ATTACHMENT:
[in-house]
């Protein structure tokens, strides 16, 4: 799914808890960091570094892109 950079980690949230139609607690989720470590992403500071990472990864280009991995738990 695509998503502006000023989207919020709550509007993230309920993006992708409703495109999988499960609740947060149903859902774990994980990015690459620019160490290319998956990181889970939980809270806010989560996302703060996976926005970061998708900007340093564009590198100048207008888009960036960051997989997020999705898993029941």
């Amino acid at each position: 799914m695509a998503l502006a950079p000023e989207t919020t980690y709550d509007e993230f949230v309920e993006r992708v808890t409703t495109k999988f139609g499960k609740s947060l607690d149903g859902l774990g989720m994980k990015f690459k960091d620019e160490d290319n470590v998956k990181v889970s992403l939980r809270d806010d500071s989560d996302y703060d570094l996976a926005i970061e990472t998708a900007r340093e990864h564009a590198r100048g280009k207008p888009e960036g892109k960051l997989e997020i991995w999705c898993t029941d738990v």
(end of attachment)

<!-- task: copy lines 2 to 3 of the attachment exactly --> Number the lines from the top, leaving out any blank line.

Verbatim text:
């Protein structure tokens, strides 16, 4: 799914808890960091570094892109 950079980690949230139609607690989720470590992403500071990472990864280009991995738990 695509998503502006000023989207919020709550509007993230309920993006992708409703495109999988499960609740947060149903859902774990994980990015690459620019160490290319998956990181889970939980809270806010989560996302703060996976926005970061998708900007340093564009590198100048207008888009960036960051997989997020999705898993029941």
């Amino acid at each position: 799914m695509a998503l502006a950079p000023e989207t919020t980690y709550d509007e993230f949230v309920e993006r992708v808890t409703t495109k999988f139609g499960k609740s947060l607690d149903g859902l774990g989720m994980k990015f690459k960091d620019e160490d290319n470590v998956k990181v889970s992403l939980r809270d806010d500071s989560d996302y703060d570094l996976a926005i970061e990472t998708a900007r340093e990864h564009a590198r100048g280009k207008p888009e960036g892109k960051l997989e997020i991995w999705c898993t029941d738990v």